Deal to acquire Corcoran College delayed, stoking uncertainty

Media Credit: Hatchet File Photo by Sam Johnson
Administrators are still working out details for the takeover of the Corcoran College of Art + Design, which includes about 500 students.

The University will not release details about the acquisition of the Corcoran College of Art + Design until May, keeping questions in the air about faculty contracts and tuition prices about one month past the merger’s initial deadline.

University President Steven Knapp said Friday that he remains optimistic as administrators continue to shape a deal with officials from Corcoran and the National Gallery of Art, which will determine how to manage Corcoran’s $28 million worth of buildings and assets, and its 100-member faculty core.

“There are lots of T’s to be crossed and I’s to be dotted. We are moving in the right direction. I haven’t seen any deal breakers or show stoppers,” Knapp said at the Faculty Senate meeting Friday, about two months after GW announced plans to acquire the college.

Knapp declined to comment on what caused a delay in the talks, which were slated to finish by April 7. Deborah Ziska, a spokeswoman for the National Gallery of Art, also declined to give more details.

A group of administrators, led by Dean of the Columbian College of Arts and Sciences Ben Vinson, will also need to finalize a plan to integrate the 500 students from the Corcoran College into GW’s fine arts program, which saw just 15 undergraduates earn degrees last year. Vinson has touted the merger as a way to improve GW’s arts program.

He has also said administrators would not “rush” to complete the deal.

An official from the Corcoran, who spoke on the condition of anonymity because the talks are considered confidential, said the process had been slowed by the “complexity” of the agreement with the National Gallery of Art, which will house the Corcoran’s 17,000 pieces of art.

“There are lots of T’s to be crossed and I’s to be dotted. We are moving in the right direction. I haven’t seen any deal breakers or show stoppers” – University President Steven Knapp

He said officials are still discussing big decisions about the Corcoran’s curriculum, including which classes will be taught, though he declined to provide more specific details about those talks.

“Students want a really clear picture, but with something this complex, we can’t have a clear picture yet,” he said.

Media Credit: Jordan Leon | Staff Photographer
Michael Schiffer, a sophomore at the Corcoran College of Art + Design, has met with Student Association leaders to plan out details for the school’s acquisition.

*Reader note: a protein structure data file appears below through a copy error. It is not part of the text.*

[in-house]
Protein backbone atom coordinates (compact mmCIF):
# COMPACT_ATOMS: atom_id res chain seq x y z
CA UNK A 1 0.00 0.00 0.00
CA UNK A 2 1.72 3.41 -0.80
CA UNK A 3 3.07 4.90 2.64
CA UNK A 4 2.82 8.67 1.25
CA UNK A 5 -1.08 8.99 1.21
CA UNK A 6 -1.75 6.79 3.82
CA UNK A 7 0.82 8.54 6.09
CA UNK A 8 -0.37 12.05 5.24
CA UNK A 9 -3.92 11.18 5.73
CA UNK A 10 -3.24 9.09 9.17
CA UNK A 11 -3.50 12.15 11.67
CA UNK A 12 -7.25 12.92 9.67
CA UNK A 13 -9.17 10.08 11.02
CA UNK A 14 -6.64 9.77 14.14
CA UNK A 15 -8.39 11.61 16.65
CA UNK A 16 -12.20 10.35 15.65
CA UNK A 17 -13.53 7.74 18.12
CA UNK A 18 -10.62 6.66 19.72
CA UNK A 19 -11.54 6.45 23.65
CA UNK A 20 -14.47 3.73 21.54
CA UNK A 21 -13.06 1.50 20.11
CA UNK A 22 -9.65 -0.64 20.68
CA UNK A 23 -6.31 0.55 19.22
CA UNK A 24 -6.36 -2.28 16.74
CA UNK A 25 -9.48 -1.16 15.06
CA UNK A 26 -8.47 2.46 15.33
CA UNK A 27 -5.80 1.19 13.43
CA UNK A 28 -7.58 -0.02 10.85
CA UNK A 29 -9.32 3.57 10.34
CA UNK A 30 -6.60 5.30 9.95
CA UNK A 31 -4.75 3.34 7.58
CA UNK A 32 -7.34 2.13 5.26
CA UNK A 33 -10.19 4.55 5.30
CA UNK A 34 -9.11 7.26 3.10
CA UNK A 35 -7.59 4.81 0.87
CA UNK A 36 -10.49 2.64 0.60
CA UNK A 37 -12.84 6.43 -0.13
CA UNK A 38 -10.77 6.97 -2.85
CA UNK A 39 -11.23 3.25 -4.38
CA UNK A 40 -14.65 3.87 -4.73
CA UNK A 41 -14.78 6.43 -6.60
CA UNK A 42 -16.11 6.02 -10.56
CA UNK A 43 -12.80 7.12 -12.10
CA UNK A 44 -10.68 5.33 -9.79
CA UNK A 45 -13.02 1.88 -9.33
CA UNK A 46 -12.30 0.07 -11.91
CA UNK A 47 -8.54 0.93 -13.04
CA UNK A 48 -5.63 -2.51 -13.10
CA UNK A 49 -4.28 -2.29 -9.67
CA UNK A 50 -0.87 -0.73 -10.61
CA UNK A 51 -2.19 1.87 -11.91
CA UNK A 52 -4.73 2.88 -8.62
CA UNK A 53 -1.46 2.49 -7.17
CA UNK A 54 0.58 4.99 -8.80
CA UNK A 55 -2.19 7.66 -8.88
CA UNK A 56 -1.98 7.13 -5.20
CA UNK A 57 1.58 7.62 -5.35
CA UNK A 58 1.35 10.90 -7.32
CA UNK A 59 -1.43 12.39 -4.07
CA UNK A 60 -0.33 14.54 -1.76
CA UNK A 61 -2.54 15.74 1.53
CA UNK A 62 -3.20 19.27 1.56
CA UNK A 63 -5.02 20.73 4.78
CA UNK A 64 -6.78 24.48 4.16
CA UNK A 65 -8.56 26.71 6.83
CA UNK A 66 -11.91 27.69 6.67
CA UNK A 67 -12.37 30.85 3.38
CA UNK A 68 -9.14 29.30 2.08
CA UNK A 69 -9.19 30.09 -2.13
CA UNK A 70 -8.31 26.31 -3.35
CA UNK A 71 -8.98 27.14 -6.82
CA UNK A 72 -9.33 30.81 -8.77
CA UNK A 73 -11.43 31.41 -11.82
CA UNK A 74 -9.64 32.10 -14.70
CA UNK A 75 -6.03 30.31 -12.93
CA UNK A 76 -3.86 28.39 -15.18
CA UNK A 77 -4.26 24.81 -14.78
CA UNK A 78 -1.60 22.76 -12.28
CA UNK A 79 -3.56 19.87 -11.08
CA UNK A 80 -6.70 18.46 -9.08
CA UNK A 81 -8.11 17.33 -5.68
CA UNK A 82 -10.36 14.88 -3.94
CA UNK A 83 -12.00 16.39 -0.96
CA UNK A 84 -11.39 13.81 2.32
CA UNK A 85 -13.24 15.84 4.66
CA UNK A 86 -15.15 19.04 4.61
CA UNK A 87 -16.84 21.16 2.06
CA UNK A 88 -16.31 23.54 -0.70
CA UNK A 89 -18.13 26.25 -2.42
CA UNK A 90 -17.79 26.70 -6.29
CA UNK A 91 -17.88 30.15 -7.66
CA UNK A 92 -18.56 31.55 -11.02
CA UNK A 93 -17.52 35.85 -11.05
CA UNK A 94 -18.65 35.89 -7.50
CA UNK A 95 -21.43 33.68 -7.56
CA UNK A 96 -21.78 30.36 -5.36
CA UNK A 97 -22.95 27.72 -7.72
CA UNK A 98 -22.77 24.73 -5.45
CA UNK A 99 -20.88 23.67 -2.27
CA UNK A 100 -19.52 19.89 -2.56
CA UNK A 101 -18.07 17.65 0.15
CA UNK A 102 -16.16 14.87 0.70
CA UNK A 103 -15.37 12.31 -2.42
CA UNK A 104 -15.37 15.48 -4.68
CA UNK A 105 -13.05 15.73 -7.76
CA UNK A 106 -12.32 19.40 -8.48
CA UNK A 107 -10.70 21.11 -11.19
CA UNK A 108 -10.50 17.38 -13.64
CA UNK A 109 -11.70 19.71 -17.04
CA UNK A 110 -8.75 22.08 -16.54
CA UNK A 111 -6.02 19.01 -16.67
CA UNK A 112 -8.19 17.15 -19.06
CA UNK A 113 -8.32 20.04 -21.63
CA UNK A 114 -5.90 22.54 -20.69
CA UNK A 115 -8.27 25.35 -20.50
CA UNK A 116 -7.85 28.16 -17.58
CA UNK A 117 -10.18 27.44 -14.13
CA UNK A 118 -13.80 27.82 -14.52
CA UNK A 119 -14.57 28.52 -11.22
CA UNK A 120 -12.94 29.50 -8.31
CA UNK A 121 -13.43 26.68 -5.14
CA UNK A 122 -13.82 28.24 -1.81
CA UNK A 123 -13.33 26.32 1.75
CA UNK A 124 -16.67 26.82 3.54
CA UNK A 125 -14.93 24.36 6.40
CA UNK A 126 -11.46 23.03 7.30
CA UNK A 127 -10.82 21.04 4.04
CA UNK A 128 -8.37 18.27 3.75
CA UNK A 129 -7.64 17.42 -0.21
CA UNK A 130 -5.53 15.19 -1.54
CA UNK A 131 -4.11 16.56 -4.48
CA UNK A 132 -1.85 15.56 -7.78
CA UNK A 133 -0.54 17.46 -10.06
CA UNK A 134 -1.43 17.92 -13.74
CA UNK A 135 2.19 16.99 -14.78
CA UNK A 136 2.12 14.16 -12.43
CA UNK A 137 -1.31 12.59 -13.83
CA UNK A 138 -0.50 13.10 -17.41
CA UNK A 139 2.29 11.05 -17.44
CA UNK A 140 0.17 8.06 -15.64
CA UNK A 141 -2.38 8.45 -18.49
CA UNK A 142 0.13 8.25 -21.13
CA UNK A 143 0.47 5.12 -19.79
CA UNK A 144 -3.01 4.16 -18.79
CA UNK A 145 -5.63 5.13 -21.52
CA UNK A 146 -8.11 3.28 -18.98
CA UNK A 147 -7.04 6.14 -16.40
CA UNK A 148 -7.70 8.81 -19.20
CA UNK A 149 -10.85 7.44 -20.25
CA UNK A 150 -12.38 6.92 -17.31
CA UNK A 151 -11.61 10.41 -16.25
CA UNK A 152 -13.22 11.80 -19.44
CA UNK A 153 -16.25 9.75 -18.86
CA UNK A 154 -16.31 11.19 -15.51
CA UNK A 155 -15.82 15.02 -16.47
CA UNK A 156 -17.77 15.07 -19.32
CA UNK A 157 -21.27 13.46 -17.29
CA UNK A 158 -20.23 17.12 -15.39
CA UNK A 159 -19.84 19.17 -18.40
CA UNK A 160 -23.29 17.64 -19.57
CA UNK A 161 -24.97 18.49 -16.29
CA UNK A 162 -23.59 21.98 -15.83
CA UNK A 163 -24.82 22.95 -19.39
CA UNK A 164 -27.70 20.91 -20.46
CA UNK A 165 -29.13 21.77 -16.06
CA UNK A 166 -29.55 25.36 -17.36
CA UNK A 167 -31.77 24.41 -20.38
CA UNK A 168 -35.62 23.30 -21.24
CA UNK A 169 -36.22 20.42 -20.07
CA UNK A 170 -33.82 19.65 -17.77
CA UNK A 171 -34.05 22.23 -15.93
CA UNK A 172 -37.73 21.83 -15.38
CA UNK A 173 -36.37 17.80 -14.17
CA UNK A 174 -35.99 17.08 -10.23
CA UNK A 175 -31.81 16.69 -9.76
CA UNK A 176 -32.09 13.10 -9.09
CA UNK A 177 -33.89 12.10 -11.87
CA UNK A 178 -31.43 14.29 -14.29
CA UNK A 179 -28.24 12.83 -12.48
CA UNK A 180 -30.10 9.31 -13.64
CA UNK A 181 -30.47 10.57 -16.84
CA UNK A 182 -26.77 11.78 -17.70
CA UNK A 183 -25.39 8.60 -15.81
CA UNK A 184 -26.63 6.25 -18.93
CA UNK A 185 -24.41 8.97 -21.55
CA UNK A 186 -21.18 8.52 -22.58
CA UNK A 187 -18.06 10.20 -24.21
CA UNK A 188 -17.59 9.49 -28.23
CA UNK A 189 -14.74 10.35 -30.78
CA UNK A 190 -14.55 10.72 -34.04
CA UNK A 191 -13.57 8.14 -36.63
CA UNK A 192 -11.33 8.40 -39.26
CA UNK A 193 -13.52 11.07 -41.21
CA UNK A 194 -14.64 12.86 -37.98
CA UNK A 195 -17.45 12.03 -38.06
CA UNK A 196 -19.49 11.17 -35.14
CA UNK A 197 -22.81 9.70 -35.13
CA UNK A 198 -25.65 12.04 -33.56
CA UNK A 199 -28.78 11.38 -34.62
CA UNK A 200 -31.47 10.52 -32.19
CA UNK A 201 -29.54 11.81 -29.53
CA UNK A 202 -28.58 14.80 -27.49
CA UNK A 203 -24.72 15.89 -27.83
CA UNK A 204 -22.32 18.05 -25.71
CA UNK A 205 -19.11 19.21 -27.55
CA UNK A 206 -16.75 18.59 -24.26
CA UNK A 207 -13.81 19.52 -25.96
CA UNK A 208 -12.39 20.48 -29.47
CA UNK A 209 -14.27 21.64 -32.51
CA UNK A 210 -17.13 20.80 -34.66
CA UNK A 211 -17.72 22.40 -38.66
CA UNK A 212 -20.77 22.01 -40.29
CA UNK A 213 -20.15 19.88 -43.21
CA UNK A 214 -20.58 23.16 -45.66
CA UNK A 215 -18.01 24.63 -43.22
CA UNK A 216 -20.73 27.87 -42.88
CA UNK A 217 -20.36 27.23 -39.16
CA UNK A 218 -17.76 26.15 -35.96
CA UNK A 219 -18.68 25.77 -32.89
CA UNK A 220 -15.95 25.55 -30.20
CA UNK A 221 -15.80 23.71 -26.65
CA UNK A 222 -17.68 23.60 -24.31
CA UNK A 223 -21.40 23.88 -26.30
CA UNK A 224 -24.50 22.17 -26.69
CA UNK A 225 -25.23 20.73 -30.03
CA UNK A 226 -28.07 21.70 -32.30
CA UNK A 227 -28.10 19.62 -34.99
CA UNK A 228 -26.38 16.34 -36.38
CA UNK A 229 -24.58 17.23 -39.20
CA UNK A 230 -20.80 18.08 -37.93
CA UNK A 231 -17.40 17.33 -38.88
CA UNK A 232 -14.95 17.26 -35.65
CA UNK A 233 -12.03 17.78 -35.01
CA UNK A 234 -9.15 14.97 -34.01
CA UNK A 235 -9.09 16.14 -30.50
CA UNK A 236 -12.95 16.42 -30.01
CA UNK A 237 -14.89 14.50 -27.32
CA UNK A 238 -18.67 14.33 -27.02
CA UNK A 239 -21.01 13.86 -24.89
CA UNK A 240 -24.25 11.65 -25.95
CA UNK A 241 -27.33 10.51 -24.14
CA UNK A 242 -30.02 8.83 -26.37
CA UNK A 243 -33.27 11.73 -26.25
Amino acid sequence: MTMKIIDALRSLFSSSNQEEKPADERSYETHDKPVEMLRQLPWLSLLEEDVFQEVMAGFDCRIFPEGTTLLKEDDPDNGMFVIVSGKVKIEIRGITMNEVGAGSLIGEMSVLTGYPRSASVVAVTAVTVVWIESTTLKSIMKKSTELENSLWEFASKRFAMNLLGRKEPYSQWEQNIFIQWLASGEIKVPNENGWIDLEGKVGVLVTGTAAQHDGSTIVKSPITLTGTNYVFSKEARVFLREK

Negotiators must also decide key details about possible tuition increases for current Corcoran students when the art school links up with GW, the Corcoran official said.

He said future Corcoran students who are accepted after next year may see “modest tuition increases” – bringing them closer to GW’s sticker price of $60,000 a year. Tuition at the Corcoran this year was about $17,000 less than GW’s. However, 2012 graduates of the art school finished with an average debt load of about $45,000 – about 35 percent more than the average GW graduate.

Lorenzo Cardim, a senior at Corcoran, said many students are afraid of the potential costs of their education once the merger occurs. Officials have also not released details about financial aid.

“There’s fear that exists because it’s like, ‘Oh God, we can barely afford it as it is.’” Cardim said.

While GW has vowed to honor Corcoran faculty contracts through next year, professors say the lack of details about the merger has left them anxious about their futures.

So far, professors have been told they will need to reapply for their positions after next year.

Joey Mánlapaz, a GW alumna and associate professor who has taught drawing at the Corcoran for six years, said the uncertainty has created a “tenuous” situation for professors. She also said she has participated in weekly faculty meetings but has not been involved in negotiations.

“I am a little nervous about my position because I don’t know what is going to happen. I hope I have a job. There are still a lot of questions, and no one has been very forthcoming,” Mánlapaz said.

Corcoran professor Bill Newman, who has taught painting at the school since 1973, said the school’s faculty met with top administrators last week and said the professors seemed positive about the merger, despite not knowing details.

“Everyone would like to be more specific, but I don’t think there are more specifics that can come from the Corcoran. I’m not sure sure GW really has specifics, either, because everyone is so tied up in the agreement being signed,” he said.

– Zaid Shoorbajee and Brandon Lee contributed reporting.

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